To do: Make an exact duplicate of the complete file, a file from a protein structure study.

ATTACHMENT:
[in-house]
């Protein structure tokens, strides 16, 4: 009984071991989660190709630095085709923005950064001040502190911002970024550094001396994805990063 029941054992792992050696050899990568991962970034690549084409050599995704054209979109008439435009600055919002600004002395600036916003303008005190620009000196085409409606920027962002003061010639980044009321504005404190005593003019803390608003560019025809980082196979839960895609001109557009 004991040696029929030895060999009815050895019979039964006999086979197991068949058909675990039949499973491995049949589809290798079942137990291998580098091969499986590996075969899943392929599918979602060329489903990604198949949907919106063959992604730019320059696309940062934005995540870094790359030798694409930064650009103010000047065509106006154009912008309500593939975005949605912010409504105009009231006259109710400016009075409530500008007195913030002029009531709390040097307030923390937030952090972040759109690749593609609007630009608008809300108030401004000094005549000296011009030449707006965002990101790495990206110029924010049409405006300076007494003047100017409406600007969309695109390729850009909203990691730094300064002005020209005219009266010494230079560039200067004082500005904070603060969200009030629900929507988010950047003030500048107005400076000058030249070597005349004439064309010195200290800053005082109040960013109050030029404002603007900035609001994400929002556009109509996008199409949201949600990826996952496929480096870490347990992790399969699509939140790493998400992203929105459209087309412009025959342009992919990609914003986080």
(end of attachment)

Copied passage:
[in-house]
């Protein structure tokens, strides 16, 4: 009984071991989660190709630095085709923005950064001040502190911002970024550094001396994805990063 029941054992792992050696050899990568991962970034690549084409050599995704054209979109008439435009600055919002600004002395600036916003303008005190620009000196085409409606920027962002003061010639980044009321504005404190005593003019803390608003560019025809980082196979839960895609001109557009 004991040696029929030895060999009815050895019979039964006999086979197991068949058909675990039949499973491995049949589809290798079942137990291998580098091969499986590996075969899943392929599918979602060329489903990604198949949907919106063959992604730019320059696309940062934005995540870094790359030798694409930064650009103010000047065509106006154009912008309500593939975005949605912010409504105009009231006259109710400016009075409530500008007195913030002029009531709390040097307030923390937030952090972040759109690749593609609007630009608008809300108030401004000094005549000296011009030449707006965002990101790495990206110029924010049409405006300076007494003047100017409406600007969309695109390729850009909203990691730094300064002005020209005219009266010494230079560039200067004082500005904070603060969200009030629900929507988010950047003030500048107005400076000058030249070597005349004439064309010195200290800053005082109040960013109050030029404002603007900035609001994400929002556009109509996008199409949201949600990826996952496929480096870490347990992790399969699509939140790493998400992203929105459209087309412009025959342009992919990609914003986080």